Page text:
We have discussed the three main nodes of resistance to the farm acts, but it is important to mention, even if briefly, the ecologically damaging consequences from the operation of these acts because this dimension has remained almost completely unexamined in the current debates on this issue. The destruction of locally and state-based agriculture and its incorporation into all India and global agricultural marketing systems will lead to increased transportation. Increase in transportation everywhere leads to an increase in carbon emissions, pollution, ecological destruction, and damaged health of all living beings, human and non-human. It is an antithesis of the “self-reliance” (Atmanirbharta) which this government has been proclaiming, patently hypocritically, as its aim.
During the pandemic, we have all learnt a lot more about how agribusiness monocultures created a perfect environment to forest-based pathogens to spread, and how industrial farming is a major threat to the environment. Introducing it to India can only cause further major ecological and health problems
There is also a need to start rethinking the wider importance of agriculture in “development” discourse. Both traditional right-wing thinking (such as Rostow’s stages of growth or Lewis’s dual economy model as exemplars of this mode of thinking), as well as the dominant left-wing thinking (Stalin’s collectivisation as an extreme form of such thinking), view development and growth as a path of moving from agriculture to industry to services.
In the era of global climate change where the planet faces an existential threat from global heating, and biodiversity loss that results from the traditional economic growth paths, whether of the traditional right or traditional left format, the central importance of farming and the farming ways of life which are compatible with ecological sustainability need to be re-imagined. Ecosocialist vision as a critique of both the traditional right-wing and traditional left-wing modes of thinking is an attempt to grapple with the ecological and health challenges humanity is currently facing.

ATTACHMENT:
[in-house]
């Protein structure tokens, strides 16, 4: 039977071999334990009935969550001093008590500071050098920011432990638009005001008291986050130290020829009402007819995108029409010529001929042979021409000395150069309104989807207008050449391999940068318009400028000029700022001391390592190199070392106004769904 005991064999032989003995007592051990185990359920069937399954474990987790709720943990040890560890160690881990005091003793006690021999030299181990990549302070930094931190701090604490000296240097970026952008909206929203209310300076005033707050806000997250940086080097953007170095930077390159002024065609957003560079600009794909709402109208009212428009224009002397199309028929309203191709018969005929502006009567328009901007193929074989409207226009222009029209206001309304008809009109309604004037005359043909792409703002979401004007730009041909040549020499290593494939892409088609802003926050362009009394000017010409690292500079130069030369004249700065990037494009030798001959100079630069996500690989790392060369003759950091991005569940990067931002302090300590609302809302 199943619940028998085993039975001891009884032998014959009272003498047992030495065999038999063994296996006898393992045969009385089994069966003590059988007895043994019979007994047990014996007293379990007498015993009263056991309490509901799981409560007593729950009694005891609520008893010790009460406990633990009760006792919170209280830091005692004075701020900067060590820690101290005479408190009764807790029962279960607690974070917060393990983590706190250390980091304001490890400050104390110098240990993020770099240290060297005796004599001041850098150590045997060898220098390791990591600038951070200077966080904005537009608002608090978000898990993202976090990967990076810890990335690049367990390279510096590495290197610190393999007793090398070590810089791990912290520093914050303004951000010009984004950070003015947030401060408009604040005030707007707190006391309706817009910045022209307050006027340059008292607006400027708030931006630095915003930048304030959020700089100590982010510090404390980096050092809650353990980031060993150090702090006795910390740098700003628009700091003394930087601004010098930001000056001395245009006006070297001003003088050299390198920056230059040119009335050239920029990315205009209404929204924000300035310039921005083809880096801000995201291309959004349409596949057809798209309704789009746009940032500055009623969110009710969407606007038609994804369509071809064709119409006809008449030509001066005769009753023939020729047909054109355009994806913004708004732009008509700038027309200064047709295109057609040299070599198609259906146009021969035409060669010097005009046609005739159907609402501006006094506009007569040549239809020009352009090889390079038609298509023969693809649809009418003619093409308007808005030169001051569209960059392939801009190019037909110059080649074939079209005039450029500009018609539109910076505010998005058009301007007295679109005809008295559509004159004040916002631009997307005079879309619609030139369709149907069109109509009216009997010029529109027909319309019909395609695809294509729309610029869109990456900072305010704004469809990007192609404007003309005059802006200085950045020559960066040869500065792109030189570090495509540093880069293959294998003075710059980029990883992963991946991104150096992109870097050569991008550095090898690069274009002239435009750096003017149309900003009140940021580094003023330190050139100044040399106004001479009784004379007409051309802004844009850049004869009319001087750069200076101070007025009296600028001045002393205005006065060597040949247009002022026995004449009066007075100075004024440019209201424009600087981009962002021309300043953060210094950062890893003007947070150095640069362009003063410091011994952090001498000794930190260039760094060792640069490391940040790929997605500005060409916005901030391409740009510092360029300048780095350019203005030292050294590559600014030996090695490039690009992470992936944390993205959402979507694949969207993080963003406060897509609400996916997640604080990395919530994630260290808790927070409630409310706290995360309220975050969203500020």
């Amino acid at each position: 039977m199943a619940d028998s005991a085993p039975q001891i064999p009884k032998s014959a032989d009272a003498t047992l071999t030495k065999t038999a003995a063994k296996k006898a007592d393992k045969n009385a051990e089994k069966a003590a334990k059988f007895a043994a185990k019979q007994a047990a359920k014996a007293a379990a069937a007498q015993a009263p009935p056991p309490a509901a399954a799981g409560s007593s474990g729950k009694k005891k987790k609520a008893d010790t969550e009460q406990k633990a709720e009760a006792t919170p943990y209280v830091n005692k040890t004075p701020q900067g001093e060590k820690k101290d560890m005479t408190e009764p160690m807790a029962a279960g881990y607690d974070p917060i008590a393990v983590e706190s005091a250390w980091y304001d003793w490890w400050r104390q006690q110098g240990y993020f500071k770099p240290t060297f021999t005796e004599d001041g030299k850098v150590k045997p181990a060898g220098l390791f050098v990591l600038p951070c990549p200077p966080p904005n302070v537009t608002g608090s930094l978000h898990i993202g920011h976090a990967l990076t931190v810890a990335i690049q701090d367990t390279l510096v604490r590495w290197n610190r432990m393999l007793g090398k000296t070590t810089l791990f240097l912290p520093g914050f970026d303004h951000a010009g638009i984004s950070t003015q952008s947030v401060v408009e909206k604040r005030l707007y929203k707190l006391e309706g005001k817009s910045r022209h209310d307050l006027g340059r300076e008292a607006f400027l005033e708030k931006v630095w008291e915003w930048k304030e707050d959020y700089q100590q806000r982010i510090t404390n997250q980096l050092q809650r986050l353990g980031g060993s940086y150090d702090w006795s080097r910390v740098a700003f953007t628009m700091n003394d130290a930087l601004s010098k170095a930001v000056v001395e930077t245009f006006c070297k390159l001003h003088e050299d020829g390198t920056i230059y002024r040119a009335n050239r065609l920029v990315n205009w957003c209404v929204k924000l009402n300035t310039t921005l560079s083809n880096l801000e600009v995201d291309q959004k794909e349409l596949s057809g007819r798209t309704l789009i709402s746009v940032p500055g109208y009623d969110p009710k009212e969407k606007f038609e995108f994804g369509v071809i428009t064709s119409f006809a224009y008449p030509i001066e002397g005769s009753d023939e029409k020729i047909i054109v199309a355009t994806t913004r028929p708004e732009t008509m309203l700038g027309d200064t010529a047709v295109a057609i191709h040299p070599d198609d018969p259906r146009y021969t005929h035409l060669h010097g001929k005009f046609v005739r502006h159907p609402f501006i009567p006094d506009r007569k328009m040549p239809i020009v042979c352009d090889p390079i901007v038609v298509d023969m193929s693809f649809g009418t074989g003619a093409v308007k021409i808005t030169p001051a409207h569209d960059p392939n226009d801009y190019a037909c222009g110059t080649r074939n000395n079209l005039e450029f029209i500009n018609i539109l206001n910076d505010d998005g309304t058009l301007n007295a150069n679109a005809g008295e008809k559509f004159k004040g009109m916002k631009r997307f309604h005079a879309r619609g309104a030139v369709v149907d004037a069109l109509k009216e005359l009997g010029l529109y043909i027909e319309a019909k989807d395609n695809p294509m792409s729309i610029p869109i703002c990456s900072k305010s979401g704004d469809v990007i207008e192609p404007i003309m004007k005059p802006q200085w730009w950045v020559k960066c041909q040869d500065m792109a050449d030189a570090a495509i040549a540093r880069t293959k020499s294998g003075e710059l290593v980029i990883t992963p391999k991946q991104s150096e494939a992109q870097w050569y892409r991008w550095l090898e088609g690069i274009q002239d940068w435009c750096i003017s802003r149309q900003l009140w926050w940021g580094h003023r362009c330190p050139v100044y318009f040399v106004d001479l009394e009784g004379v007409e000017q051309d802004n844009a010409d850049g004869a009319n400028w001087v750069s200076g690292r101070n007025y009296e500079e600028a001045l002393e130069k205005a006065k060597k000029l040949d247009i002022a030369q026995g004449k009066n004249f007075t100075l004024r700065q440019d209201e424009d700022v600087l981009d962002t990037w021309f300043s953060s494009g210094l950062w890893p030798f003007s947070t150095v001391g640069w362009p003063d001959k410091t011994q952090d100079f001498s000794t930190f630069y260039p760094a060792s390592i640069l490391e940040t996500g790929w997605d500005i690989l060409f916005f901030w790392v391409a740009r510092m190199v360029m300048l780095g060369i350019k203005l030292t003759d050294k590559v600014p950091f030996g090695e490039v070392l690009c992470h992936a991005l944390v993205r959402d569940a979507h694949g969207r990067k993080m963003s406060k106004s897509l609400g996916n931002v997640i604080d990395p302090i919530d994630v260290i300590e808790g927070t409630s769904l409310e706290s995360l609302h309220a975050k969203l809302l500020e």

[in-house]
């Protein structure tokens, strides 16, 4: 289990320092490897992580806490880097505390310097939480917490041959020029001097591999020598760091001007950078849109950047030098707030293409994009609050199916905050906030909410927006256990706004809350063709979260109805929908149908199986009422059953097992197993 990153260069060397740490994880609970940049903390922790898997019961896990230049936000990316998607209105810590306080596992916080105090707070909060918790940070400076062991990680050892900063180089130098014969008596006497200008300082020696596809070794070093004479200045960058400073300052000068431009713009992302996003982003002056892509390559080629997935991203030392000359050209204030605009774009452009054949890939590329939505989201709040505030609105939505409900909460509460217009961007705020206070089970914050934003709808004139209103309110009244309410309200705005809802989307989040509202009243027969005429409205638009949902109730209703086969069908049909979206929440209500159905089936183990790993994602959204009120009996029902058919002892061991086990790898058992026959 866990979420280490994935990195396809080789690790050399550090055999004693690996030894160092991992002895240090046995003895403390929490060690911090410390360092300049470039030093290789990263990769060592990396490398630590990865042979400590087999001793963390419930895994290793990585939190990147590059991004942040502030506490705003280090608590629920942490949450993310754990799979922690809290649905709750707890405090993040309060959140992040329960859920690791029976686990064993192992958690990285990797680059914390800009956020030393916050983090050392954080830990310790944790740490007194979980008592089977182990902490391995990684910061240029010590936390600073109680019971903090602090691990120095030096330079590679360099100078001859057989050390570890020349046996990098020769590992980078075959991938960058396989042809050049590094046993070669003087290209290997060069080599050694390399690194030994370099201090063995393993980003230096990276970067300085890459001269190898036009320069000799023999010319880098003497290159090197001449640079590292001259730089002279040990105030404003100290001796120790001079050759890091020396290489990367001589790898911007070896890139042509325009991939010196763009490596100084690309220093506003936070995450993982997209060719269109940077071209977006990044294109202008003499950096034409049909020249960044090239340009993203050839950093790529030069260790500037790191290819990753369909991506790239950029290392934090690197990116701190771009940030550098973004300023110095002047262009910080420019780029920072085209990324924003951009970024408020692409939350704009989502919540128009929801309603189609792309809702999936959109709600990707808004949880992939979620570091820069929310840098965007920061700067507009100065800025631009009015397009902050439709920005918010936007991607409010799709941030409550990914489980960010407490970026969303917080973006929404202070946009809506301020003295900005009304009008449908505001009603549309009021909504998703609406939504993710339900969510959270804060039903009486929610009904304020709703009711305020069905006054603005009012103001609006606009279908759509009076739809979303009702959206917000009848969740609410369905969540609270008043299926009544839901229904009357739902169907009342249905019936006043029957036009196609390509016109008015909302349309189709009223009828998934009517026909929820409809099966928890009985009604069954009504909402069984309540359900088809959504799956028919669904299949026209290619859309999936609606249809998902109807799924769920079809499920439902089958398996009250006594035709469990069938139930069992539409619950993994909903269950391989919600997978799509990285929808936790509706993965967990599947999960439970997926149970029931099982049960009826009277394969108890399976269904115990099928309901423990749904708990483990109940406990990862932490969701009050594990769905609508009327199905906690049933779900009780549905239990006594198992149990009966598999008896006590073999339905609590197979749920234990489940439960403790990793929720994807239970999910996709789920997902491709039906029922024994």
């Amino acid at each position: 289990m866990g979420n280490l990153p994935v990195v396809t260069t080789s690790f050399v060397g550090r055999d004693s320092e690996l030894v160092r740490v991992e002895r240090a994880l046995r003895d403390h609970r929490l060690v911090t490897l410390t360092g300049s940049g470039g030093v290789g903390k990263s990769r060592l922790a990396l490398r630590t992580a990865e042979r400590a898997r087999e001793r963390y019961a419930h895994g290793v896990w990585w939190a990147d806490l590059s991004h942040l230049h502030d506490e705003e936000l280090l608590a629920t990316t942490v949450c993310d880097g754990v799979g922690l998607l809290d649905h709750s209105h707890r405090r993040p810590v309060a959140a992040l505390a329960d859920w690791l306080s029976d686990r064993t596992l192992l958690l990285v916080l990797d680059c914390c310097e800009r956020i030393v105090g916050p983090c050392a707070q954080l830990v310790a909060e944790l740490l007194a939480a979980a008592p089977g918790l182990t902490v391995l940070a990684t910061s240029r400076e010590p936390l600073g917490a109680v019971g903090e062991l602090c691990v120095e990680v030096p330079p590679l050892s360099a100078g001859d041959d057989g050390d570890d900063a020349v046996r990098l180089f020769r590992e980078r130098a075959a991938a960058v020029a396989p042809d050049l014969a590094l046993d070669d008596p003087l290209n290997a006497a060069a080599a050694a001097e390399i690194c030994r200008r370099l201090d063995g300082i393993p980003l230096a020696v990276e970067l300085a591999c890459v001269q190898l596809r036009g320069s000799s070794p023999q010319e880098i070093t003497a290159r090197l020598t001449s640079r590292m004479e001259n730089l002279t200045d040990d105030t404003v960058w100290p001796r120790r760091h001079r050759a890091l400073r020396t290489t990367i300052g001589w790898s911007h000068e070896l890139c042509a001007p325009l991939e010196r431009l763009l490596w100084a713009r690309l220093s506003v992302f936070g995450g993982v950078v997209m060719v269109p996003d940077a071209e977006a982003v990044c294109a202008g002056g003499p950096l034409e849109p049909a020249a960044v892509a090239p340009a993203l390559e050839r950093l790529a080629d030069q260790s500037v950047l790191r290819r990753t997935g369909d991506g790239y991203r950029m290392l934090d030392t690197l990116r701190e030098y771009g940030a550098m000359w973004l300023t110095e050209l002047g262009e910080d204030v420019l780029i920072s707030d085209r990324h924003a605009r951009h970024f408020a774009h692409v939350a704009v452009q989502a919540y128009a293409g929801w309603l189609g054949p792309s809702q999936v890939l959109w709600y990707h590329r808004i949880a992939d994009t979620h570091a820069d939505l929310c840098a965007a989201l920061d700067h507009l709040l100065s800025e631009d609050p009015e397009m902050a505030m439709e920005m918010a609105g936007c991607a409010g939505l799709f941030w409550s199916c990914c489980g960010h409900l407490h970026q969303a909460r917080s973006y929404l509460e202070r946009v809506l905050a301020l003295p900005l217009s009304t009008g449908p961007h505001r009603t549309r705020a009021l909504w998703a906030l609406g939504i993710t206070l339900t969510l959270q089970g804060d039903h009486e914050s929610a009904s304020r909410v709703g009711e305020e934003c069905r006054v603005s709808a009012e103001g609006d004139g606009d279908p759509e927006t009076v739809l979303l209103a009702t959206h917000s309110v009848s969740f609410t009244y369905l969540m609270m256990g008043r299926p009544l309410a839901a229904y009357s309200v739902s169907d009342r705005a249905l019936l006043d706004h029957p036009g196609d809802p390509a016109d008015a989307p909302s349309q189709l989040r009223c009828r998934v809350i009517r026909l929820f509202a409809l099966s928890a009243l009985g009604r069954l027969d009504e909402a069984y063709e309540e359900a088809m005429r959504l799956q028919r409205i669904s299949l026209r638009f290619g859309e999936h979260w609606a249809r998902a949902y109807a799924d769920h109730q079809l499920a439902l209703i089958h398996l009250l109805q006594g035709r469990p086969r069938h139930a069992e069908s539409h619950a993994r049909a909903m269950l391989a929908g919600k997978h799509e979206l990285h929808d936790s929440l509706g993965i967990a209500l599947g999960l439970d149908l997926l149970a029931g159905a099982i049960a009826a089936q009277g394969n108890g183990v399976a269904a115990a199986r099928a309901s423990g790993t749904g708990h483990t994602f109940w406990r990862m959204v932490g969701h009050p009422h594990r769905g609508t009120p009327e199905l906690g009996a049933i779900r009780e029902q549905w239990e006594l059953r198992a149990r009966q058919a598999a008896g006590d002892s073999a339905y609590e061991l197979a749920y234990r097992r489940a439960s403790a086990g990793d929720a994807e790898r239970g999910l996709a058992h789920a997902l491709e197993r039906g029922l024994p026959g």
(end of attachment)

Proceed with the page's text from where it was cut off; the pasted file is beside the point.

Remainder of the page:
It is only through a concerted and collective action of the organisations representing marginal, small, and medium farmers that the multidimensional destructive turn in economic policy symbolised by these farm acts might be reversed. It is also the economic interest and moral duty of all those political formations and state governments that stand for federalism, pluralism, and ecological sustainability to coordinate their efforts to oppose this move.
The struggle for federalism and diversity is also the struggle for democracy. The weakening of federalism contributes to the concentration of economic and political power at the centre and the rise of authoritarian political tendencies and practices which are also anti-ecological in their orientation. One indication of the sincerity and commitment of those making any coordinated efforts in reversing the policy package contained in these farm acts would be to declare that in any future government at the centre they may be part of, they would undo these changes and would look anew at the constitutional provisions to increase the power of the states in agricultural management.
There are other areas too, such as industry, finance, and education, where federal devolution must be fought for, but agriculture being linked to the land and source of food remains the most crucial area for states’ right to retain their autonomy. The United States, China, Europe, United Kingdom, Canada, Japan, South Korea, Australia, and New Zealand are all closely integrated into the global capitalist economy, but each of these countries makes every effort to protect its agriculture even if that protection does not meet the standards of ecological sustainability.
Protecting agriculture as a state subject in Indian federalism and resisting the entry of agribusiness capitalism would be the key economic, political, social and cultural battles in India in the coming years. Grasping the seriousness of this issue would be critical towards developing the perspective to strengthen decentralisation, diversity, democracy, local farming, and ecological sustainability.
—Punjabi Tribune (2020): “Kheti Billan Naal Punjab Nun Har Saal `4,000 Crore Da Nuksaan Hovega: Manpreet”
— (The Farming Bills Will Lead to
`4,000 Crore Annual Loss to Punjab: Manpreet), 19 September, p 2.
—Singh, Pritam (2008): Federalism, Nationalism and Development: India and the Punjab Economy, London/New York: Routledge.
— (2020a): “Centre’s Agricultural Marketing Reforms Are an Assault on Federalism,” Wire, 20 June, https://thewire.in/agriculture/agriculture-marketing-reforms-federalism
— (2020b): “As Cracks in NDA Widen, Is BJP’s Ideology Incompatible with Regional Identities?” Wire, 22 September, https://thewire.in/politics/bjppunjab-akali-dal-shiv-sena-regional-alliances
Pritam Singh (firstname.lastname@example.org) is visiting scholar at Wolfson College, University of Oxford, United Kingdom
 Bharatiya Janata Party, a Hindu communalist party, closely linked to the paramilitary fascist RSS.
 A reference to the revolutionary Naxalite guerrilla movement, active in West Bengal and other states.
 A reference to those who want an independent Khalistan—ie a separate state for Sikhs.